I'm sure you guys already know that I completely adore Mindi Scott! So when Mindi said she was able to do a guest post for Lauren & Katie's 18th Birthday Extravaganza I totally flipped out in excitement! Today is the last day to enter, so make sure you fill out all the correct forms for a chance to win!
Don't forget to check out Call Me Crazy or 365 Days of Reading tomorrow to see the list of winners!
I was going to tell you today about this weird guy who chewed tobacco and left a silk rose from the gas station on my car for my eighteenth birthday. But then I read Katie's post about her quarter-life crisis now in progress and decided to get all confessional on you instead.
So, I’ve never told anyone this before, but while I was growing up, I believed that I was going to die young. For all of my teenage years, I was certain that I wouldn’t make it into my twenties.
Maybe it was because my dad passed away two weeks before his 25th birthday. Maybe it was some kind of a defense mechanism that I created to keep from stressing out about the future. Truthfully, I’m not sure from where the idea came.
You know how sometimes you hear about people who find out they have a terminal disease? Some keep their regular routines as if they are always going to be around while they hope for a miracle cure until the very end. Others might spend their final months/weeks/days attempting to do some of the things crazy they’ve always wished to do.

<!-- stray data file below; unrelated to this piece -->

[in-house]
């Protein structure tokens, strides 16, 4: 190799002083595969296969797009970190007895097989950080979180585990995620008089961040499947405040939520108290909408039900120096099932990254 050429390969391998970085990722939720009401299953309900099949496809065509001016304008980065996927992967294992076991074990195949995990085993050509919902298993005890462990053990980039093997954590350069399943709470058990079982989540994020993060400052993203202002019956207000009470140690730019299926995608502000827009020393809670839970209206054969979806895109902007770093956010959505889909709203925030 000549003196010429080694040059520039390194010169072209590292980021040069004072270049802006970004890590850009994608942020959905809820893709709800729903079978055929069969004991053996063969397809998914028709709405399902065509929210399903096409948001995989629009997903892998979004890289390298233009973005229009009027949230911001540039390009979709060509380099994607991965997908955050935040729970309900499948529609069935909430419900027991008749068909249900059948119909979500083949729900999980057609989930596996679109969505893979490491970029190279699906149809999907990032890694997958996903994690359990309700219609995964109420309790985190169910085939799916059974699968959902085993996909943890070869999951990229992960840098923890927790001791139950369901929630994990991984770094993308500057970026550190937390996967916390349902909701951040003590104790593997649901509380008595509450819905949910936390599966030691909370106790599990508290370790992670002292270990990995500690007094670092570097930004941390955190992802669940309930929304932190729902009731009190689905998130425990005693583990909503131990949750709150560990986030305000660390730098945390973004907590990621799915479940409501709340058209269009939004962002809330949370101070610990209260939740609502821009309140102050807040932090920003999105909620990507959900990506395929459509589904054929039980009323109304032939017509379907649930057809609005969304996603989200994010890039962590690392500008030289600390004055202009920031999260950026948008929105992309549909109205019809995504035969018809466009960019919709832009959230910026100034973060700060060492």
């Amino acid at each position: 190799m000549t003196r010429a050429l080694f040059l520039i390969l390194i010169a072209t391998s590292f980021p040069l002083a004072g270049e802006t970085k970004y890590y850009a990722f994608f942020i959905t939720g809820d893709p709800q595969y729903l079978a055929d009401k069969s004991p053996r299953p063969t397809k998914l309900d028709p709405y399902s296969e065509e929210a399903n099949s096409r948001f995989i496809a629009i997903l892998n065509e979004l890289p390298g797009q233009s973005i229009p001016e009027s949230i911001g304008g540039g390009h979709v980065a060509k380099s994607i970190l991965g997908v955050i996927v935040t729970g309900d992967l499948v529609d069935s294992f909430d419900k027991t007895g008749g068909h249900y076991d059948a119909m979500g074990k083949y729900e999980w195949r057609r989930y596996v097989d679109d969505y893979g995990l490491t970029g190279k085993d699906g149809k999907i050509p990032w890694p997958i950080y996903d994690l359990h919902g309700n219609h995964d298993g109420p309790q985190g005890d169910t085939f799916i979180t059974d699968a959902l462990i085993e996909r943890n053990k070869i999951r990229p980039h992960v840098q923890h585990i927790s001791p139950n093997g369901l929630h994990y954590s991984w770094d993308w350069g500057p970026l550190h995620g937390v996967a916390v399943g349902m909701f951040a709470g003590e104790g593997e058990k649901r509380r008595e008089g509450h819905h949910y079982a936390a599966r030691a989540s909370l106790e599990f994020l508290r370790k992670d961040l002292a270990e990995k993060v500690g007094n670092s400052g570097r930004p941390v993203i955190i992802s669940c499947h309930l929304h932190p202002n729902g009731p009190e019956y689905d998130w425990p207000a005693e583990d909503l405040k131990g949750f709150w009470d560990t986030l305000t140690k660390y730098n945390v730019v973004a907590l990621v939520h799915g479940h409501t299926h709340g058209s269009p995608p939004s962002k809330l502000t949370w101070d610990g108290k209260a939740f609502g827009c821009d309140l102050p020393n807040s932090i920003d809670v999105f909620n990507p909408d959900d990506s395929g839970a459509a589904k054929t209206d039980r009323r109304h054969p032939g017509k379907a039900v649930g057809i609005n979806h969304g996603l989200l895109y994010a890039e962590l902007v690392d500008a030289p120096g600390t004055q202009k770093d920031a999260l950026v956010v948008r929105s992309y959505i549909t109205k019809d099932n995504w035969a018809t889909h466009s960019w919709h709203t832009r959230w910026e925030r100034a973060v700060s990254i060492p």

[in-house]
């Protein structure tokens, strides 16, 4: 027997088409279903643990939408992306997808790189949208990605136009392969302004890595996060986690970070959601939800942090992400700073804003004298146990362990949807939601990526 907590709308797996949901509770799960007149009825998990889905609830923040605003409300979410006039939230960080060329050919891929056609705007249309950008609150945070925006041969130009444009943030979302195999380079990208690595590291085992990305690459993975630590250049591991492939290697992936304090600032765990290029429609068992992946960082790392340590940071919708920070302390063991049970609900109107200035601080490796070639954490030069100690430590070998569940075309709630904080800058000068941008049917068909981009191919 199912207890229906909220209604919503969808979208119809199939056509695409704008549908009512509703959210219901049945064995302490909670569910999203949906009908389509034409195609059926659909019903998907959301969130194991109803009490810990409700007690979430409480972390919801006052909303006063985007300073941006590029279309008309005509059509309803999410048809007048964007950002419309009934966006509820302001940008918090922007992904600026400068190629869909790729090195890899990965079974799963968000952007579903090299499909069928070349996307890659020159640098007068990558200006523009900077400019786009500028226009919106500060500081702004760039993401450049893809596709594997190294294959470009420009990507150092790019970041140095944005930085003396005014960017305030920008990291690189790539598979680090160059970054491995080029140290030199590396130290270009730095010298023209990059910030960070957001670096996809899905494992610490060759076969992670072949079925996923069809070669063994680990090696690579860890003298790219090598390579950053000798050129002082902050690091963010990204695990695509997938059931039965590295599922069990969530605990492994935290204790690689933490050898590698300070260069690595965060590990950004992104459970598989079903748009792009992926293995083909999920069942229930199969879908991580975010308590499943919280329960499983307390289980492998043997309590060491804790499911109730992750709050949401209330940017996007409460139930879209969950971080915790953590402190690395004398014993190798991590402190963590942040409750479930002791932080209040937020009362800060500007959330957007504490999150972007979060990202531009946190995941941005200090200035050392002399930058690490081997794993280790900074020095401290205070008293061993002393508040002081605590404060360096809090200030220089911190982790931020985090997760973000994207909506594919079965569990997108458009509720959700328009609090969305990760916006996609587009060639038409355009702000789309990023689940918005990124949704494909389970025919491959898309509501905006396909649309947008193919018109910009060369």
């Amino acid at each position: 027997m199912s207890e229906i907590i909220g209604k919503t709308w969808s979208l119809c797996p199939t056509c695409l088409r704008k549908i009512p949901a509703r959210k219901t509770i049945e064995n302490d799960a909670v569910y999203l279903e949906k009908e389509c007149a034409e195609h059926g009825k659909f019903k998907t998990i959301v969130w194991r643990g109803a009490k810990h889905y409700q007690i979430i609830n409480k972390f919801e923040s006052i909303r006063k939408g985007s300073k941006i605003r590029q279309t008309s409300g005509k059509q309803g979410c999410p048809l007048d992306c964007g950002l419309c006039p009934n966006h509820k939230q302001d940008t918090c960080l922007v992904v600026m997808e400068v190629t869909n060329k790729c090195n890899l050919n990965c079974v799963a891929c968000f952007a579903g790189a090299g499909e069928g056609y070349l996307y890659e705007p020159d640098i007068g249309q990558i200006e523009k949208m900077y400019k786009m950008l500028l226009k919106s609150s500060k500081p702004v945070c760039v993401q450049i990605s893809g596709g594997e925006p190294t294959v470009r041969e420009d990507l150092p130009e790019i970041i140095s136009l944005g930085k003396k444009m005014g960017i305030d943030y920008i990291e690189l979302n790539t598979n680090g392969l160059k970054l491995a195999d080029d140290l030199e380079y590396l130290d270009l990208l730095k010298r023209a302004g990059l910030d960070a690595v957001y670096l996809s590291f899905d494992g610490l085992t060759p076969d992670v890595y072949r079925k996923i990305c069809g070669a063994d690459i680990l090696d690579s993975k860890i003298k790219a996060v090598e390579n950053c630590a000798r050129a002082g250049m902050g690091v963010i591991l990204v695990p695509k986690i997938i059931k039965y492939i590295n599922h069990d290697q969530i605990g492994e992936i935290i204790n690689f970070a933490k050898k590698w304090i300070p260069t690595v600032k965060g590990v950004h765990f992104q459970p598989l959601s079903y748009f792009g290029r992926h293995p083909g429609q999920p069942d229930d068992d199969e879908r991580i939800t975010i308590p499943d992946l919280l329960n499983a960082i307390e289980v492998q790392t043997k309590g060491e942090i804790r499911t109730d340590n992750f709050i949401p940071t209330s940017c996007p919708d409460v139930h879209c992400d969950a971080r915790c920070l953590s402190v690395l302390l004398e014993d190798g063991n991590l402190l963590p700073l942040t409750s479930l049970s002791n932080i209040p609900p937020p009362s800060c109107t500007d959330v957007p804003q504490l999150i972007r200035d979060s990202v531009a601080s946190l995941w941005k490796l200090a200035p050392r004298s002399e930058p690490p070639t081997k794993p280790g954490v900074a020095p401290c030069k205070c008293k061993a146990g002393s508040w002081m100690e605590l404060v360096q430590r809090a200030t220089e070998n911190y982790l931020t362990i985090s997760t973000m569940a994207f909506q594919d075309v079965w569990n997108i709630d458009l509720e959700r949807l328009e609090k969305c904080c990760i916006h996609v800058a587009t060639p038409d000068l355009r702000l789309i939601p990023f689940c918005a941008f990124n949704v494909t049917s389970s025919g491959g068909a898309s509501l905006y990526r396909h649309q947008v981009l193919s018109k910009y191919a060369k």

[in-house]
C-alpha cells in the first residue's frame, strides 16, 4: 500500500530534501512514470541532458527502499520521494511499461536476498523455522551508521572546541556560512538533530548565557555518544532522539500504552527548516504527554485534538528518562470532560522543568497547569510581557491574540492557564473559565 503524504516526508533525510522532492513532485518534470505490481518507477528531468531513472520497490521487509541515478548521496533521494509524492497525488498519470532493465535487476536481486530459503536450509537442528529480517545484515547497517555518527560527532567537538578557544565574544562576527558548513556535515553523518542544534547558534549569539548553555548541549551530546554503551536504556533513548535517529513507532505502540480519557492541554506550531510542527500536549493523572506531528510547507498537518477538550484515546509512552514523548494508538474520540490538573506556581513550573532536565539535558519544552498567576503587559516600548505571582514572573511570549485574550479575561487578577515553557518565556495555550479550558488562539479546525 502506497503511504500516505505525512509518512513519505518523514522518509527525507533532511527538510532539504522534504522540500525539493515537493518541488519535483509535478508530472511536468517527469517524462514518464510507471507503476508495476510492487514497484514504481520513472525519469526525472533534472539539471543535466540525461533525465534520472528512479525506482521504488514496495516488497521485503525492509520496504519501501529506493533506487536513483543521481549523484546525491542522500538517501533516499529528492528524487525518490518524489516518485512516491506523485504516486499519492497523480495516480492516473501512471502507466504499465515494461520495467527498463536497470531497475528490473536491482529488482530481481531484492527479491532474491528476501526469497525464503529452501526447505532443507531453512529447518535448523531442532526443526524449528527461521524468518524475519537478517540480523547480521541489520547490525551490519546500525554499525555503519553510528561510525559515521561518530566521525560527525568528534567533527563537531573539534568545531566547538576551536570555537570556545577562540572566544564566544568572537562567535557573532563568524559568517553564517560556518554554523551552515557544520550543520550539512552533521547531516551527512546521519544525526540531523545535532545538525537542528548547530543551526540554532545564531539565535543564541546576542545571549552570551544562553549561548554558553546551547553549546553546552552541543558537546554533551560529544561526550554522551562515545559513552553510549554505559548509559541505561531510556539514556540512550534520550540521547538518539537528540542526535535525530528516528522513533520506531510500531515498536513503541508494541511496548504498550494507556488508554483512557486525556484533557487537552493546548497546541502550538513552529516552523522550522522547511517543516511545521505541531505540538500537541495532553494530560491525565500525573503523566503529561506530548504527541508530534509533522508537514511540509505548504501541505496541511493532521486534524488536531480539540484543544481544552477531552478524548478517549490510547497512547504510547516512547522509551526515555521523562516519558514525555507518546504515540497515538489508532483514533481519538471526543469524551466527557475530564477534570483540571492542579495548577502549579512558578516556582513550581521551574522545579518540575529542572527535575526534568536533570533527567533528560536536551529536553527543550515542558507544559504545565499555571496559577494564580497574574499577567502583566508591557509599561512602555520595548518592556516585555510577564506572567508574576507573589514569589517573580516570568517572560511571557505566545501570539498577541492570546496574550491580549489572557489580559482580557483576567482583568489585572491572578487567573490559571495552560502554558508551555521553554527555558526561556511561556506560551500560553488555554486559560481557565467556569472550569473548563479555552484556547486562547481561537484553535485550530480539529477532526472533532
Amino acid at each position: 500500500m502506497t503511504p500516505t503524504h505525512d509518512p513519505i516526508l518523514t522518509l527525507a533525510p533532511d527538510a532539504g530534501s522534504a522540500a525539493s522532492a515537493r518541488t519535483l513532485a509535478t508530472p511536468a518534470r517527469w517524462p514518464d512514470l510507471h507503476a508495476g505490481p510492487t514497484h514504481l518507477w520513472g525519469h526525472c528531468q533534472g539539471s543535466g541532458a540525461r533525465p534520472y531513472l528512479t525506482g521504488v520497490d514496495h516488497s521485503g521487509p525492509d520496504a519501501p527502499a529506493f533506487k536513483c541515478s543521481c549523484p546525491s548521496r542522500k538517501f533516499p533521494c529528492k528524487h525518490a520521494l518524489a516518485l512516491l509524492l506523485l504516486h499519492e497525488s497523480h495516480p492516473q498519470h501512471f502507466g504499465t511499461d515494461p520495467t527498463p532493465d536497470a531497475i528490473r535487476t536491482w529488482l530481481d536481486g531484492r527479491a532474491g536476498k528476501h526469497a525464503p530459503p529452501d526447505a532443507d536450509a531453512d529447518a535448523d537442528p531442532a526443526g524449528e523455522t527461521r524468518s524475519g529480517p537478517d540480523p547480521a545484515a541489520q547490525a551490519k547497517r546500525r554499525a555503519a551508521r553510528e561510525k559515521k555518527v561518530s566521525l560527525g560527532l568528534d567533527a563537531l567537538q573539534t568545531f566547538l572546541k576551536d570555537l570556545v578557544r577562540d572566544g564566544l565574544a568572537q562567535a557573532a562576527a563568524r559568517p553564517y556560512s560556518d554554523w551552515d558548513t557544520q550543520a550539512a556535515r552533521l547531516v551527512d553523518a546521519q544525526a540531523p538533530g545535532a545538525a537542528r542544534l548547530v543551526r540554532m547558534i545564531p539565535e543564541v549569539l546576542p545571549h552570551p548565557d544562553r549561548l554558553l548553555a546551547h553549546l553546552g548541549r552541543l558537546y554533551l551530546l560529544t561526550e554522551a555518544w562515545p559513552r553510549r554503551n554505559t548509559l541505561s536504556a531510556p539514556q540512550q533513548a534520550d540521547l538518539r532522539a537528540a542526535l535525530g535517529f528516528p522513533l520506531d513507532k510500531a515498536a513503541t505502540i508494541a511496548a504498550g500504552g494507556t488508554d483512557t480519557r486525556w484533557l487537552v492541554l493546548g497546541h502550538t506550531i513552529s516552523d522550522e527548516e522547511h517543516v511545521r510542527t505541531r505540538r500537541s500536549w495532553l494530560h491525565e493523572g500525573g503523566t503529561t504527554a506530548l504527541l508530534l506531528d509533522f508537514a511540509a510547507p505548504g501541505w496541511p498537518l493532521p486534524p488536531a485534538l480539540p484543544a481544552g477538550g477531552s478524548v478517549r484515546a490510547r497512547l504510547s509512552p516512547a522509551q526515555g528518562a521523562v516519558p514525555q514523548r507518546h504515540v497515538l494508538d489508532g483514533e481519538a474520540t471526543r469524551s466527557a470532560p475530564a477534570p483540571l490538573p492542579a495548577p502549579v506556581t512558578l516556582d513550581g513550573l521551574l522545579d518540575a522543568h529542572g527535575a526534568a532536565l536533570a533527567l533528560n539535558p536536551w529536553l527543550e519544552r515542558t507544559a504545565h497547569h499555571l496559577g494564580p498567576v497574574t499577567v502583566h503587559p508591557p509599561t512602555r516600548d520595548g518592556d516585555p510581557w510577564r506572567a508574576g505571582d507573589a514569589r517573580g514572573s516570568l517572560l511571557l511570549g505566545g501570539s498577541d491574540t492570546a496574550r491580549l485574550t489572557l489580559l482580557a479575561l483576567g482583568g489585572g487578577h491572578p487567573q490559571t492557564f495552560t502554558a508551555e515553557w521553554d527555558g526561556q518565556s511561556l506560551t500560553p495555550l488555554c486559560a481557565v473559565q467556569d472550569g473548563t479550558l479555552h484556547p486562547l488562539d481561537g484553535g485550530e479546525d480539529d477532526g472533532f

Even though I believed that my time was short, I was more like the hypothetical first option, except without the hope. I plugged along with high school, homework, and friends. I had an interest in acting, accounting, and writing (what a combination, right?), but it seemed pointless to put much effort into them. My friends were planning for college and careers, while I was simply waiting to see what was going to happen.
Fast-forward to today. I’ve made it past my teen years, past my twenties, and into my early thirties. Sometimes, I look back and get frustrated, wondering why I didn’t try harder when I was in high school, why I wasn’t more ambitious, why the bizarre death sentence in my imagination caused me to shut down instead of fight back.
More often, though, when I look back at that scared teenager, I cut her a break. She didn’t do all the living that she could have and probably should have done back then. The good news is that I can do it for her now.
Thank you so much Mindi!